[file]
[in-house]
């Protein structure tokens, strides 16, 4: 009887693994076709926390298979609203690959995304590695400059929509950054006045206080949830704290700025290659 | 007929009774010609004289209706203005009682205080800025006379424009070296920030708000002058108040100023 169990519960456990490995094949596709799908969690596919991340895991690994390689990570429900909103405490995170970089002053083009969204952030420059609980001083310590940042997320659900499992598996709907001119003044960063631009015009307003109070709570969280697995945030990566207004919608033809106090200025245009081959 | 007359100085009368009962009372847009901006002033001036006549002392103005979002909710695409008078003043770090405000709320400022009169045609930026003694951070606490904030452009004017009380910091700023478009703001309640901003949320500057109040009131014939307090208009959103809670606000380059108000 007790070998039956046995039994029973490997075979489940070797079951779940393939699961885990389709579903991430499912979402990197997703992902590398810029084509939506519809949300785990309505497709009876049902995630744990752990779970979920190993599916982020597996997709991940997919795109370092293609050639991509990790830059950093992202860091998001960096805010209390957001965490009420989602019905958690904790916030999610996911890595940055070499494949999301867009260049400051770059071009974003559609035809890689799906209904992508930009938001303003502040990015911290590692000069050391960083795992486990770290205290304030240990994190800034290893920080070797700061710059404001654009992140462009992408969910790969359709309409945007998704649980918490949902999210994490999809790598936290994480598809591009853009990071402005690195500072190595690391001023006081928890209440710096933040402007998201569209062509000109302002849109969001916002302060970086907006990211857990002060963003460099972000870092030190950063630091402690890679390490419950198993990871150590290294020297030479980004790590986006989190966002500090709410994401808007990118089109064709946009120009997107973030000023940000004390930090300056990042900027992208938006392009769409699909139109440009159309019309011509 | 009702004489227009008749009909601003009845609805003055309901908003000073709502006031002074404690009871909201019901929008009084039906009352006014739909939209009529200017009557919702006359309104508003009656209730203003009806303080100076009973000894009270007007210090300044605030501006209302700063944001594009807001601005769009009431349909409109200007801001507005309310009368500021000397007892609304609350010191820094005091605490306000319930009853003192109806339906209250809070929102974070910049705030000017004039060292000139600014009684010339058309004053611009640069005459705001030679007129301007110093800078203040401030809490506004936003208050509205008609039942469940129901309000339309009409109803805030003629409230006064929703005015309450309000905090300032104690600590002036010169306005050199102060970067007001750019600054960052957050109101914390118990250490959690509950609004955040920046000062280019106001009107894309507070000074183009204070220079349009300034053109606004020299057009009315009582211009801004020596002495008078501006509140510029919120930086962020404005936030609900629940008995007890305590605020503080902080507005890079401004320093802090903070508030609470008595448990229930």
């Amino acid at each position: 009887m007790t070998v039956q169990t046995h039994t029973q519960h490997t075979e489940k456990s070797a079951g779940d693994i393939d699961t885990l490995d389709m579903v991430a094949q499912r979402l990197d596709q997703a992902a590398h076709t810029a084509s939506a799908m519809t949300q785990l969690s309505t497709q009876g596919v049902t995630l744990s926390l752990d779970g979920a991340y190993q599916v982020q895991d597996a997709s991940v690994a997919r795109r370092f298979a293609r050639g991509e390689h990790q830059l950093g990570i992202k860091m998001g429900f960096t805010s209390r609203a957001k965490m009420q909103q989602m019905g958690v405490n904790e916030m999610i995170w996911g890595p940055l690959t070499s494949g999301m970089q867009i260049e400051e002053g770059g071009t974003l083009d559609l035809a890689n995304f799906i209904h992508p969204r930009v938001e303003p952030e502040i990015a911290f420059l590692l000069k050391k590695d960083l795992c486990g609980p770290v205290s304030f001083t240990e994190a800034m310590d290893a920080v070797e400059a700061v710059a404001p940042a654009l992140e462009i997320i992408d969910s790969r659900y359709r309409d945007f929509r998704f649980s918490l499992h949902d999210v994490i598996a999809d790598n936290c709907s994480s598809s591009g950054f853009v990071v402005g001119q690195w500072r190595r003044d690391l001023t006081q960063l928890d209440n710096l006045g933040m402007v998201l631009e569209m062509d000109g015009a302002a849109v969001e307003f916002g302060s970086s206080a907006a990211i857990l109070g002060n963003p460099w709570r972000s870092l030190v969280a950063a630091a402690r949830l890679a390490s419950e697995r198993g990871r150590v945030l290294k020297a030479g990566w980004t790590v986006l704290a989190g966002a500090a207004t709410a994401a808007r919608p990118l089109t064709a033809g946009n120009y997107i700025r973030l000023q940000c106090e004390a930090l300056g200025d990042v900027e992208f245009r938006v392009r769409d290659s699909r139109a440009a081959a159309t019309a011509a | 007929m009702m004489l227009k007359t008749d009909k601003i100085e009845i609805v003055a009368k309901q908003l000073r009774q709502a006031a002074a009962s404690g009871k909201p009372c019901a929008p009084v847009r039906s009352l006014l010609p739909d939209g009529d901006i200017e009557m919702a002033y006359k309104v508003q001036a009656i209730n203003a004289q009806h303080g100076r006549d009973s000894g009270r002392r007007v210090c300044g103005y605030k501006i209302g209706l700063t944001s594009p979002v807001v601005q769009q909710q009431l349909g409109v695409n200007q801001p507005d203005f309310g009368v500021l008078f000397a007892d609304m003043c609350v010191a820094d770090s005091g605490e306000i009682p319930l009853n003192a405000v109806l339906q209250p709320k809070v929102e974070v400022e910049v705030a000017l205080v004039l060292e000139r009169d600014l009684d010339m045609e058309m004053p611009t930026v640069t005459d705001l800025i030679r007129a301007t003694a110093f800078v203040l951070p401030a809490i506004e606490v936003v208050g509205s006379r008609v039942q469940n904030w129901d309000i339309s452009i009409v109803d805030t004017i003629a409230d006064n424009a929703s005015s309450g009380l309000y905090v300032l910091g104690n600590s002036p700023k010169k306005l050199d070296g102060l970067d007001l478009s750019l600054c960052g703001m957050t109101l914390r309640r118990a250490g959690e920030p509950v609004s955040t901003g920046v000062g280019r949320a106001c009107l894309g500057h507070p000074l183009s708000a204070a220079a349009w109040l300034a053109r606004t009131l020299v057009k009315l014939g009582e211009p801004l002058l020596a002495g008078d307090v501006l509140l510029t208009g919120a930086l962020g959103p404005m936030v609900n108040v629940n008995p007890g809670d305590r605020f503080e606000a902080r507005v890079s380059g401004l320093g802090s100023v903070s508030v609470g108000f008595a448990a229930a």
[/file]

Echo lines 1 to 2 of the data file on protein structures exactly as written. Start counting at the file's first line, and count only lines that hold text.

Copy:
[in-house]
């Protein structure tokens, strides 16, 4: 009887693994076709926390298979609203690959995304590695400059929509950054006045206080949830704290700025290659 | 007929009774010609004289209706203005009682205080800025006379424009070296920030708000002058108040100023 169990519960456990490995094949596709799908969690596919991340895991690994390689990570429900909103405490995170970089002053083009969204952030420059609980001083310590940042997320659900499992598996709907001119003044960063631009015009307003109070709570969280697995945030990566207004919608033809106090200025245009081959 | 007359100085009368009962009372847009901006002033001036006549002392103005979002909710695409008078003043770090405000709320400022009169045609930026003694951070606490904030452009004017009380910091700023478009703001309640901003949320500057109040009131014939307090208009959103809670606000380059108000 007790070998039956046995039994029973490997075979489940070797079951779940393939699961885990389709579903991430499912979402990197997703992902590398810029084509939506519809949300785990309505497709009876049902995630744990752990779970979920190993599916982020597996997709991940997919795109370092293609050639991509990790830059950093992202860091998001960096805010209390957001965490009420989602019905958690904790916030999610996911890595940055070499494949999301867009260049400051770059071009974003559609035809890689799906209904992508930009938001303003502040990015911290590692000069050391960083795992486990770290205290304030240990994190800034290893920080070797700061710059404001654009992140462009992408969910790969359709309409945007998704649980918490949902999210994490999809790598936290994480598809591009853009990071402005690195500072190595690391001023006081928890209440710096933040402007998201569209062509000109302002849109969001916002302060970086907006990211857990002060963003460099972000870092030190950063630091402690890679390490419950198993990871150590290294020297030479980004790590986006989190966002500090709410994401808007990118089109064709946009120009997107973030000023940000004390930090300056990042900027992208938006392009769409699909139109440009159309019309011509 | 009702004489227009008749009909601003009845609805003055309901908003000073709502006031002074404690009871909201019901929008009084039906009352006014739909939209009529200017009557919702006359309104508003009656209730203003009806303080100076009973000894009270007007210090300044605030501006209302700063944001594009807001601005769009009431349909409109200007801001507005309310009368500021000397007892609304609350010191820094005091605490306000319930009853003192109806339906209250809070929102974070910049705030000017004039060292000139600014009684010339058309004053611009640069005459705001030679007129301007110093800078203040401030809490506004936003208050509205008609039942469940129901309000339309009409109803805030003629409230006064929703005015309450309000905090300032104690600590002036010169306005050199102060970067007001750019600054960052957050109101914390118990250490959690509950609004955040920046000062280019106001009107894309507070000074183009204070220079349009300034053109606004020299057009009315009582211009801004020596002495008078501006509140510029919120930086962020404005936030609900629940008995007890305590605020503080902080507005890079401004320093802090903070508030609470008595448990229930």